After you establish the baseline metrics, you should formulate a monitoring plan. A comprehensive monitoring plan includes the following steps:

  1. Determining which server events should be monitored in order to help you accomplish your goal.

  2. Setting filters to reduce the amount of information collected.

  3. Configuring monitors and alerts to watch the events.

  4. Logging the event data so that it can be analyzed.

  5. Analyzing the event data in Performance Monitor.

These procedures are examined later in the chapter. While you should develop a monitoring plan in most cases, there are times when you may not want to go through all these steps to monitor your server. For example, you may want to monitor and analyze activity as it happens rather than logging and analyzing the data later.

Using Performance Monitor

Performance Monitor graphically displays statistics for the set of performance parameters you've selected for display. These performance parameters are referred to as counters. You can also update the available counters when you install services and add-ons on the server. For example, when you configure DNS on a server, Performance Monitor is updated with a set of objects and counters for tracking DNS performance.

Performance Monitor creates a graph depicting the various counters you're tracking. The update interval for this graph is completely configurable but by default is set to one second. As you'll see when you work with Performance Monitor, the tracking information is most valuable when you record the information in a log file and when you configure alerts to send messages when certain events occur or when certain thresholds are reached, such as when a the CPU processor time reaches 99 percent. The sections that follow examine key techniques you'll use to work with performance monitor.

Choosing Counters to Monitor

The Performance Monitor only displays information for counters you're tracking. Dozens of counters are available—and as you add services, you'll find there are even more. These counters are organized into groupings called performance objects. For example, all CPU-related counters are associated with the Processor object.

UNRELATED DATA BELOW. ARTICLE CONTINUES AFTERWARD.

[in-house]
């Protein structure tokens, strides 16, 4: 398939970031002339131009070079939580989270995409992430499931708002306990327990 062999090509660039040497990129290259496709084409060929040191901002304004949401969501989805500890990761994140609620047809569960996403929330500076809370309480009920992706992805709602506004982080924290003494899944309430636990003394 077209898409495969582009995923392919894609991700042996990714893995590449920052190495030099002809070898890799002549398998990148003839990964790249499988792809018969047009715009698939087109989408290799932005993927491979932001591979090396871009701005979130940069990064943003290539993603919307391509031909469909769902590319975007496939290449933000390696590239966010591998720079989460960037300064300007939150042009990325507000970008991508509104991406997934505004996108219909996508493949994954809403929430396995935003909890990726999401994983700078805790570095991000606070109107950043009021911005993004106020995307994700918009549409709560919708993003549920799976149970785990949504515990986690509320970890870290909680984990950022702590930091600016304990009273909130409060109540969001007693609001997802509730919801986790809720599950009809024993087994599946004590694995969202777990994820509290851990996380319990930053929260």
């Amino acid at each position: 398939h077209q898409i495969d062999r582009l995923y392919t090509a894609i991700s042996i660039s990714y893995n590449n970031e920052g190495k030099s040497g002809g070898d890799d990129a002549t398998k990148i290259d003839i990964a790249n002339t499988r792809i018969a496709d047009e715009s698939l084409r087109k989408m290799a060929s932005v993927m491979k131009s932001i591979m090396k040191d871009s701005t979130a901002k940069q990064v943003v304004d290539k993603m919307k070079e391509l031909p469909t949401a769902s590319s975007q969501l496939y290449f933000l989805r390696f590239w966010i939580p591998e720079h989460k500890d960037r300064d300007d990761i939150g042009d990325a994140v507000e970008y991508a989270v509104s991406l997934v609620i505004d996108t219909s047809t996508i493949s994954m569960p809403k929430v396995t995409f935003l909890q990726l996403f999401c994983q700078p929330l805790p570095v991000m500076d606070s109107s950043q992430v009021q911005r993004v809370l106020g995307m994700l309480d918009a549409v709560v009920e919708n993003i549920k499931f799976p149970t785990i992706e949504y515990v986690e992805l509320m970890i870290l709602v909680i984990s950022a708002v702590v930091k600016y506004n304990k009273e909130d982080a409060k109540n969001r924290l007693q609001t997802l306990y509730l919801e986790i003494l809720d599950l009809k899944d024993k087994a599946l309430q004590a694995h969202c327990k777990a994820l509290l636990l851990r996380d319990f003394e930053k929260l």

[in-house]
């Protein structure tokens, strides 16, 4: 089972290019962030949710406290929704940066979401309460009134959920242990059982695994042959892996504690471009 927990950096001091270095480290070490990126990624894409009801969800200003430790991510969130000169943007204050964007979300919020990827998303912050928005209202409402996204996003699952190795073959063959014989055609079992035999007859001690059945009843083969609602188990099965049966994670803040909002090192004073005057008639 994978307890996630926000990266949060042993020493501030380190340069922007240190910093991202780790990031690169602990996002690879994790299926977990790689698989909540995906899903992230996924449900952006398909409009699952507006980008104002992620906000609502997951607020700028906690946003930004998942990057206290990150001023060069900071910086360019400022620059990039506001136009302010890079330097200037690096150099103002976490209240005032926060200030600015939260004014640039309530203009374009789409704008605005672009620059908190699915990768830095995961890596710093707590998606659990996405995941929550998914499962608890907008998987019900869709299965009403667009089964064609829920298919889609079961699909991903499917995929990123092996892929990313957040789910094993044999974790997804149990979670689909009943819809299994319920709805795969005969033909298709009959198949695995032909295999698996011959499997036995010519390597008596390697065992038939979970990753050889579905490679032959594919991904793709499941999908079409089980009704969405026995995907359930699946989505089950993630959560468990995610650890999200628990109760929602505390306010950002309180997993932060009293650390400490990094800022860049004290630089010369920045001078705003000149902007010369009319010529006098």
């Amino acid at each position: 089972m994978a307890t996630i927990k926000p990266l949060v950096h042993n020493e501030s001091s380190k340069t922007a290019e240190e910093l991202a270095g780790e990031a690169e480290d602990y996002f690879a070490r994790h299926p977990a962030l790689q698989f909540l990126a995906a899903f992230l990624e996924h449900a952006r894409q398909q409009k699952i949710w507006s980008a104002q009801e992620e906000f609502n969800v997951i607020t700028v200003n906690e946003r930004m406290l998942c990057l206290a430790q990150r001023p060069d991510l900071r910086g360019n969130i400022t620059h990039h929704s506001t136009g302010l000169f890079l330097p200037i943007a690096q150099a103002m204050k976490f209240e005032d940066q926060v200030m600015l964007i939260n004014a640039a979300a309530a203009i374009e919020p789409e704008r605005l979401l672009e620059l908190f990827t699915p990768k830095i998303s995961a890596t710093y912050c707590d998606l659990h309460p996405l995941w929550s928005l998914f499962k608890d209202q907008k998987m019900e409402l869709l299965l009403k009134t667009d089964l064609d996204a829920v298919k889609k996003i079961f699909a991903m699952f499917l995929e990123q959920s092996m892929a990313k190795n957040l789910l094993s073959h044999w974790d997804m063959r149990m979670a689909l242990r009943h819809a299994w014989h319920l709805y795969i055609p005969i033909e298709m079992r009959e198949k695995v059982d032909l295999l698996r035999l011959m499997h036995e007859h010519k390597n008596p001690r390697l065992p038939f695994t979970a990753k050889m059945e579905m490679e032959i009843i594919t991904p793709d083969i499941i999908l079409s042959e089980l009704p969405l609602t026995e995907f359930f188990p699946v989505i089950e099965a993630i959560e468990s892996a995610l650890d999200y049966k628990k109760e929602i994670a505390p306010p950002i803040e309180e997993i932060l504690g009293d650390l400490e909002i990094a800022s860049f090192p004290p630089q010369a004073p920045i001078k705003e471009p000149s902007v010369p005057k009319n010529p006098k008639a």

To select which counters you want to monitor, complete the following steps:

  1. Select the Performance option on the Administrative Tools menu. This displays the Performance console.

  2. Select the System Monitor entry in the left pane, shown in Figure 3-11.

    Figure 3-11: Counters are listed in the lower portion of the Performance Monitor window.

    Figure 3-11: Counters are listed in the lower portion of the Performance Monitor window.
  3. Performance Monitor has several different viewing modes. Make sure you're in View Chart display mode by selecting the View Chart button on the Performance Monitor toolbar.

    To add counters, select the Add button on the Performance Monitor toolbar. This displays the Add Counters dialog box shown in Figure 3-12. The key fields are

    • Use Local Computer Counters Configure performance options for the local computer.

      • Select Counters From Computer Enter the Universal Naming Convention (UNC) name of the server you want to work with, such as \\ZETA. Or use the selection list to select the server from a list of computers you have access to over the network.

    • Performance Object Select the type of object you want to work with, such as Processor.

      Note: The easiest way to learn what you can track is to explore the objects and counters available in the Add Counters dialog box. Select an object in the Performance Object field, click the Explain button, and then scroll through the list of counters for this object.

      All Counters Select all counters for the current object.

      • Select Counters From List Select one or more counters for the current object. For example, you could select % Processor Time and % User Time.

      • All Instances Select all counter instances for monitoring.

    • Select Instances From List Select one or more counter instances to monitor.

    Figure 3-12: Select counters you want to monitor.

    Figure 3-12: Select counters you want to monitor.

    Tip Don't try to chart too many counters or counter instances at once. You'll make the display difficult to read and you'll use system resources—namely CPU time and memory—that may affect server responsiveness.

  4. When you've selected all the necessary options, click Add to add the counters to the chart. Then repeat this process, as necessary, to add other performance parameters.